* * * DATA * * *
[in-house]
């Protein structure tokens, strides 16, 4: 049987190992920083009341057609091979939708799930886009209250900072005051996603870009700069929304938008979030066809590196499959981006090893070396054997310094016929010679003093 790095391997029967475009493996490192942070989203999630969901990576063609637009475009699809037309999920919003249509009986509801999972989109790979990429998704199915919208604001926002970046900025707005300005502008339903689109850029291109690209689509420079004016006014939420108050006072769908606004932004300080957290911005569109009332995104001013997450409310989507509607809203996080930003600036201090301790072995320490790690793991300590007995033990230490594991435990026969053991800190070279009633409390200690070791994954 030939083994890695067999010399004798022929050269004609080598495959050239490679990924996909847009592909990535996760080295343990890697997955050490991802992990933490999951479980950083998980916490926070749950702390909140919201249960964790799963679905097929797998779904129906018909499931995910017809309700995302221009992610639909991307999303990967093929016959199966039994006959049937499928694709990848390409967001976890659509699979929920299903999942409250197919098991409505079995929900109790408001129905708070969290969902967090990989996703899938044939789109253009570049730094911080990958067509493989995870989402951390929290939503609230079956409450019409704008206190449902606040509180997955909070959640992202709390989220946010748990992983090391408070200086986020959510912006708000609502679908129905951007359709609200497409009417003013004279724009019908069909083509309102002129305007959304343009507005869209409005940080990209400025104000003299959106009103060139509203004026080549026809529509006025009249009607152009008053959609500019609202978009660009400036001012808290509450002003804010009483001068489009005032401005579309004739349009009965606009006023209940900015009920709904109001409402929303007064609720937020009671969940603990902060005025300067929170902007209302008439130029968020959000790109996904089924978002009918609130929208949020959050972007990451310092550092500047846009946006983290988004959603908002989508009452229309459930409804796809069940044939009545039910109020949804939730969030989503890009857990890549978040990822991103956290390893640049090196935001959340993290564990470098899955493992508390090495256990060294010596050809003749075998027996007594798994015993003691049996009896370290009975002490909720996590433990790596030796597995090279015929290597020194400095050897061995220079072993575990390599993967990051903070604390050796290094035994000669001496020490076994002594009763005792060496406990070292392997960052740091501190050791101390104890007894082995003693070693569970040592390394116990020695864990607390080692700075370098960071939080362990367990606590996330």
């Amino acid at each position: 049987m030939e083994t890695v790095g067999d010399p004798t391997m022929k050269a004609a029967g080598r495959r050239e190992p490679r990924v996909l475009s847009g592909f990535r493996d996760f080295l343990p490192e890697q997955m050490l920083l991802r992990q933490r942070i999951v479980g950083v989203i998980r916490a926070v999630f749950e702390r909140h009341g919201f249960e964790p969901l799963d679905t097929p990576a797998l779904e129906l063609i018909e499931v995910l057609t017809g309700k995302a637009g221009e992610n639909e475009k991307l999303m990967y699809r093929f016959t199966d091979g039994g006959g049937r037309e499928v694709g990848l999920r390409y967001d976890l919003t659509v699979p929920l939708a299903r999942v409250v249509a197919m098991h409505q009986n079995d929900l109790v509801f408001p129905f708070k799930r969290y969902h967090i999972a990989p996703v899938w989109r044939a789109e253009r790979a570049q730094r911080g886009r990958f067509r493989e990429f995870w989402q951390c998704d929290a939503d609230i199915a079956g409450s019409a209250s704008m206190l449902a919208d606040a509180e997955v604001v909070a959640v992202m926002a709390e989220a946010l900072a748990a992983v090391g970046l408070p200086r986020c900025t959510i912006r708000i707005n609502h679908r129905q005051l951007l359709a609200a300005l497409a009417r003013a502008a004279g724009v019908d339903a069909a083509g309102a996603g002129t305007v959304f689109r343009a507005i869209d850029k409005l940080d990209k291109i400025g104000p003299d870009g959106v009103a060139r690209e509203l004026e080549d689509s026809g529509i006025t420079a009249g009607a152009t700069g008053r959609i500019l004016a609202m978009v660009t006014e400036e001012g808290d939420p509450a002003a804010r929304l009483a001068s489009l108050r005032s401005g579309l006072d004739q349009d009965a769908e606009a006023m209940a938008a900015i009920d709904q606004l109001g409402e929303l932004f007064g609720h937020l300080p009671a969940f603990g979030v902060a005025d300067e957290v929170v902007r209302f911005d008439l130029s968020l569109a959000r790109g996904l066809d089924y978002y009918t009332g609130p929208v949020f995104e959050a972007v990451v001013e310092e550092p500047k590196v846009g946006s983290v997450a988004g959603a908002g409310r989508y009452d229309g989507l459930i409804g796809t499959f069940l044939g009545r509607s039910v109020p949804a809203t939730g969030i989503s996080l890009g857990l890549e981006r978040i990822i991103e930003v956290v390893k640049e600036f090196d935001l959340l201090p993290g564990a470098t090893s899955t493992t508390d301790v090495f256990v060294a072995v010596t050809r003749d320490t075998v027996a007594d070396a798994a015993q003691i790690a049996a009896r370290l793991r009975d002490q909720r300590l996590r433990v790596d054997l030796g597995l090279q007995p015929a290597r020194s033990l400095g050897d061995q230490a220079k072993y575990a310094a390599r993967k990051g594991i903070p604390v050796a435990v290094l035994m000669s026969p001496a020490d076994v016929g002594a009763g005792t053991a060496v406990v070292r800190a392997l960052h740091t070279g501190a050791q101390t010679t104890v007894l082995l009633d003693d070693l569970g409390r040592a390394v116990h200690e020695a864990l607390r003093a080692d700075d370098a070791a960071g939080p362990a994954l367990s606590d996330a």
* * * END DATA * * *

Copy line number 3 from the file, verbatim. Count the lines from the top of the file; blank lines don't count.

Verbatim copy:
């Amino acid at each position: 049987m030939e083994t890695v790095g067999d010399p004798t391997m022929k050269a004609a029967g080598r495959r050239e190992p490679r990924v996909l475009s847009g592909f990535r493996d996760f080295l343990p490192e890697q997955m050490l920083l991802r992990q933490r942070i999951v479980g950083v989203i998980r916490a926070v999630f749950e702390r909140h009341g919201f249960e964790p969901l799963d679905t097929p990576a797998l779904e129906l063609i018909e499931v995910l057609t017809g309700k995302a637009g221009e992610n639909e475009k991307l999303m990967y699809r093929f016959t199966d091979g039994g006959g049937r037309e499928v694709g990848l999920r390409y967001d976890l919003t659509v699979p929920l939708a299903r999942v409250v249509a197919m098991h409505q009986n079995d929900l109790v509801f408001p129905f708070k799930r969290y969902h967090i999972a990989p996703v899938w989109r044939a789109e253009r790979a570049q730094r911080g886009r990958f067509r493989e990429f995870w989402q951390c998704d929290a939503d609230i199915a079956g409450s019409a209250s704008m206190l449902a919208d606040a509180e997955v604001v909070a959640v992202m926002a709390e989220a946010l900072a748990a992983v090391g970046l408070p200086r986020c900025t959510i912006r708000i707005n609502h679908r129905q005051l951007l359709a609200a300005l497409a009417r003013a502008a004279g724009v019908d339903a069909a083509g309102a996603g002129t305007v959304f689109r343009a507005i869209d850029k409005l940080d990209k291109i400025g104000p003299d870009g959106v009103a060139r690209e509203l004026e080549d689509s026809g529509i006025t420079a009249g009607a152009t700069g008053r959609i500019l004016a609202m978009v660009t006014e400036e001012g808290d939420p509450a002003a804010r929304l009483a001068s489009l108050r005032s401005g579309l006072d004739q349009d009965a769908e606009a006023m209940a938008a900015i009920d709904q606004l109001g409402e929303l932004f007064g609720h937020l300080p009671a969940f603990g979030v902060a005025d300067e957290v929170v902007r209302f911005d008439l130029s968020l569109a959000r790109g996904l066809d089924y978002y009918t009332g609130p929208v949020f995104e959050a972007v990451v001013e310092e550092p500047k590196v846009g946006s983290v997450a988004g959603a908002g409310r989508y009452d229309g989507l459930i409804g796809t499959f069940l044939g009545r509607s039910v109020p949804a809203t939730g969030i989503s996080l890009g857990l890549e981006r978040i990822i991103e930003v956290v390893k640049e600036f090196d935001l959340l201090p993290g564990a470098t090893s899955t493992t508390d301790v090495f256990v060294a072995v010596t050809r003749d320490t075998v027996a007594d070396a798994a015993q003691i790690a049996a009896r370290l793991r009975d002490q909720r300590l996590r433990v790596d054997l030796g597995l090279q007995p015929a290597r020194s033990l400095g050897d061995q230490a220079k072993y575990a310094a390599r993967k990051g594991i903070p604390v050796a435990v290094l035994m000669s026969p001496a020490d076994v016929g002594a009763g005792t053991a060496v406990v070292r800190a392997l960052h740091t070279g501190a050791q101390t010679t104890v007894l082995l009633d003693d070693l569970g409390r040592a390394v116990h200690e020695a864990l607390r003093a080692d700075d370098a070791a960071g939080p362990a994954l367990s606590d996330a």